– I was pleasantly surprised how easy it was to ply singles, and what a nice yarn it makes
– loom waste is great for making nalbound projects

Next up, I am challenging myself to make socks, like the Yorvik sock shown earlier in the documentation. It will be interesting to see if I can make a matching set.

Side note:
Yes, I made the bone needle myself. I used a metal hack saw to cut strips from the leg bone, a file to shape it to a point, and some sand paper. The hole was drilled prior to filing, and then sanded out. It is from the leg bone of one of our backyard goats.



Ulrike Claßen-Büttner (2015) Nalbinding What in the World is That? History and Technique of an Almost Forgotten Handicraft. Norderstedt: Books on Demand (BOD).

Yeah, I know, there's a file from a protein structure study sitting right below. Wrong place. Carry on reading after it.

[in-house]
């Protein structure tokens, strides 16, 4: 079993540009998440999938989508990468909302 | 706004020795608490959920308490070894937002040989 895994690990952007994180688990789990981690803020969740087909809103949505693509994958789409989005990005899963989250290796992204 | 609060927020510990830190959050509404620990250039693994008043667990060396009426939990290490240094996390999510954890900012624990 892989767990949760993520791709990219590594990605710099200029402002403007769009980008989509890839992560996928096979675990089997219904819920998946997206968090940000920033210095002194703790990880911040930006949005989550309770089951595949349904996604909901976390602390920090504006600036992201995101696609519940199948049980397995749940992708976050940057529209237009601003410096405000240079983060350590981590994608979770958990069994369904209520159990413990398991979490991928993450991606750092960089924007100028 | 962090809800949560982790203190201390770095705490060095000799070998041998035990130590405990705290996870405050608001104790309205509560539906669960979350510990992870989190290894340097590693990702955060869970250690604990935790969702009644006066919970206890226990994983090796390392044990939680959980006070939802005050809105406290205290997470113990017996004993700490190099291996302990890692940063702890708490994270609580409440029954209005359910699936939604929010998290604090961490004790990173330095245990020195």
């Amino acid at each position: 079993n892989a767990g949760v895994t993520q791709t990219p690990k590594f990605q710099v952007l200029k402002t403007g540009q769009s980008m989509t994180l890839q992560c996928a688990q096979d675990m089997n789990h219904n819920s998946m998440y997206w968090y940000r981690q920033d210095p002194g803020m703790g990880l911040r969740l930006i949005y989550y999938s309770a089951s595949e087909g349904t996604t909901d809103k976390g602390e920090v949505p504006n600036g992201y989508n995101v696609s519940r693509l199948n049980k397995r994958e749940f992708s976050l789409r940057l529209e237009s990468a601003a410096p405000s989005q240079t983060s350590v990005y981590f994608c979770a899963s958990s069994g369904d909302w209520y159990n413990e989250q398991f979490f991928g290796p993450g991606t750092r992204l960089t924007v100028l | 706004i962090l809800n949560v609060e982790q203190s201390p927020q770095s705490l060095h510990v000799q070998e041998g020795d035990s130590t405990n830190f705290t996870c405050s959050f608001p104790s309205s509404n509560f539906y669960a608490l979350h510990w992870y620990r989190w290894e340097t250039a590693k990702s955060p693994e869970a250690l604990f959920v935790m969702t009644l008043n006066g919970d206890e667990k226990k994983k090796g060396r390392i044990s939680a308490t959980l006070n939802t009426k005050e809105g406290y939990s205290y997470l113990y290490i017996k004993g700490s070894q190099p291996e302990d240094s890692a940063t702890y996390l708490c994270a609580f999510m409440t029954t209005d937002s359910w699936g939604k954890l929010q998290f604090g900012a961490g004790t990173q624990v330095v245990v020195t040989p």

Sarah Goslee (undated) Basic Naalbinding

Mette Iversen (ed.) (1991) Mammen Grav, kunst og samfund I vinkinetid. Jysk Arkaeologisk Selskabs Skrifter XXVIII I kommission hos Aarhus Universitetsforlag. Højbjerg, Denmark: Jysk Arkaeologisk Selskabs.

Sanna-Mari Pihlajapiha (undated) History of Nalbinding

Krista Vajanto (Master’s thesis) (2003) EURAN EMÄNNÄN NEULAKINTAAT, TUTKIELM A LUISTARIN HAUDAN 56 NE ULAKINNAS FRAGME NTEISTA (Euran Shoulder Needles, research from the fragments of the area of Luistar Hauda 56) Kulttuurien tutkimuksen laitos Arkeologian oppiaine.

Artifacts discovered during the Coppergate excavations in York 1976-81

JORVIK Viking Centre brings the Vikings to life in York once again (2017

York sock image (as the museum images are now only for sale)

Oslo stitch mitten (probably from Nordland 1961, and also on page 45 of Claßen-Büttner 2015)

Hat of Saint Simeon (image from Claßen-Büttner 2015, 49 but in color).